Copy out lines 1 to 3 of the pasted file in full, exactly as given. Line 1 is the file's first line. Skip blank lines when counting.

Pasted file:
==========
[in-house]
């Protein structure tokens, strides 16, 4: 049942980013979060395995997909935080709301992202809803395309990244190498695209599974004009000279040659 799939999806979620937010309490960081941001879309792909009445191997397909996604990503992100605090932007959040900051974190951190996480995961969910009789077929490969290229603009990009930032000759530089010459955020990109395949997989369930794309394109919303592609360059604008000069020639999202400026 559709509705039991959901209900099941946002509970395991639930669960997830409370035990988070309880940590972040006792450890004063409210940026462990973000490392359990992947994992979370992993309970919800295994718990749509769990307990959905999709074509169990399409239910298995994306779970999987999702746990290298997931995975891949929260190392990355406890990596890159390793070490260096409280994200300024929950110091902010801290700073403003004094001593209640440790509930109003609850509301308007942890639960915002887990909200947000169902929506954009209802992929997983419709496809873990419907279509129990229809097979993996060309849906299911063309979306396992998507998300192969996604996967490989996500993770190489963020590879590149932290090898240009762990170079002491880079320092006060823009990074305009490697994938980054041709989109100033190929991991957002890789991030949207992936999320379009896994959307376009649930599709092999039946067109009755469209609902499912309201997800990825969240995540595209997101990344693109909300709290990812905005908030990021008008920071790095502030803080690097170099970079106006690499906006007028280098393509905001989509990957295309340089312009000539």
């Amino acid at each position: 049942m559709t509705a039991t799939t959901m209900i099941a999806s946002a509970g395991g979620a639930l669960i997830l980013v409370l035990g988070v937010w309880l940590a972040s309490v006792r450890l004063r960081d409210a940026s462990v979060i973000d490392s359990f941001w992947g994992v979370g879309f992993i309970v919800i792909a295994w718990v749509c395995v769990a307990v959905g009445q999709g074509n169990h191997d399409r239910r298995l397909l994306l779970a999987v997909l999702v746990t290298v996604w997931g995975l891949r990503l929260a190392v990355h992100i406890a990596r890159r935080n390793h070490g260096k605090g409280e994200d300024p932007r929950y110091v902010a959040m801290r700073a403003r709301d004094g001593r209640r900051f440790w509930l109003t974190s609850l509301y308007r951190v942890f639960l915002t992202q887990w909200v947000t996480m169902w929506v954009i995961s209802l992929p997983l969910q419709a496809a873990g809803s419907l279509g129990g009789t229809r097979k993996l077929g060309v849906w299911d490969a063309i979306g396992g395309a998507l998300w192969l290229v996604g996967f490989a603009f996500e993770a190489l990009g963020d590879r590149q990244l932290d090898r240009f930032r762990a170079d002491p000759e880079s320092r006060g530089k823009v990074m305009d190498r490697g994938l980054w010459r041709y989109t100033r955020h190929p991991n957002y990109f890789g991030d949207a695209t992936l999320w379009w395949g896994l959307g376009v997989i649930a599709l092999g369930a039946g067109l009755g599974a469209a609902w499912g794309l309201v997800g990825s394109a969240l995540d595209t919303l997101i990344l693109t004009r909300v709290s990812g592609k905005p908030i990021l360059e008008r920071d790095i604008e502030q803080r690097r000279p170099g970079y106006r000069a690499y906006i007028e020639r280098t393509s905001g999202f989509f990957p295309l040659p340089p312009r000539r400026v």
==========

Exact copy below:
[in-house]
């Protein structure tokens, strides 16, 4: 049942980013979060395995997909935080709301992202809803395309990244190498695209599974004009000279040659 799939999806979620937010309490960081941001879309792909009445191997397909996604990503992100605090932007959040900051974190951190996480995961969910009789077929490969290229603009990009930032000759530089010459955020990109395949997989369930794309394109919303592609360059604008000069020639999202400026 559709509705039991959901209900099941946002509970395991639930669960997830409370035990988070309880940590972040006792450890004063409210940026462990973000490392359990992947994992979370992993309970919800295994718990749509769990307990959905999709074509169990399409239910298995994306779970999987999702746990290298997931995975891949929260190392990355406890990596890159390793070490260096409280994200300024929950110091902010801290700073403003004094001593209640440790509930109003609850509301308007942890639960915002887990909200947000169902929506954009209802992929997983419709496809873990419907279509129990229809097979993996060309849906299911063309979306396992998507998300192969996604996967490989996500993770190489963020590879590149932290090898240009762990170079002491880079320092006060823009990074305009490697994938980054041709989109100033190929991991957002890789991030949207992936999320379009896994959307376009649930599709092999039946067109009755469209609902499912309201997800990825969240995540595209997101990344693109909300709290990812905005908030990021008008920071790095502030803080690097170099970079106006690499906006007028280098393509905001989509990957295309340089312009000539």
């Amino acid at each position: 049942m559709t509705a039991t799939t959901m209900i099941a999806s946002a509970g395991g979620a639930l669960i997830l980013v409370l035990g988070v937010w309880l940590a972040s309490v006792r450890l004063r960081d409210a940026s462990v979060i973000d490392s359990f941001w992947g994992v979370g879309f992993i309970v919800i792909a295994w718990v749509c395995v769990a307990v959905g009445q999709g074509n169990h191997d399409r239910r298995l397909l994306l779970a999987v997909l999702v746990t290298v996604w997931g995975l891949r990503l929260a190392v990355h992100i406890a990596r890159r935080n390793h070490g260096k605090g409280e994200d300024p932007r929950y110091v902010a959040m801290r700073a403003r709301d004094g001593r209640r900051f440790w509930l109003t974190s609850l509301y308007r951190v942890f639960l915002t992202q887990w909200v947000t996480m169902w929506v954009i995961s209802l992929p997983l969910q419709a496809a873990g809803s419907l279509g129990g009789t229809r097979k993996l077929g060309v849906w299911d490969a063309i979306g396992g395309a998507l998300w192969l290229v996604g996967f490989a603009f996500e993770a190489l990009g963020d590879r590149q990244l932290d090898r240009f930032r762990a170079d002491p000759e880079s320092r006060g530089k823009v990074m305009d190498r490697g994938l980054w010459r041709y989109t100033r955020h190929p991991n957002y990109f890789g991030d949207a695209t992936l999320w379009w395949g896994l959307g376009v997989i649930a599709l092999g369930a039946g067109l009755g599974a469209a609902w499912g794309l309201v997800g990825s394109a969240l995540d595209t919303l997101i990344l693109t004009r909300v709290s990812g592609k905005p908030i990021l360059e008008r920071d790095i604008e502030q803080r690097r000279p170099g970079y106006r000069a690499y906006i007028e020639r280098t393509s905001g999202f989509f990957p295309l040659p340089p312009r000539r400026v």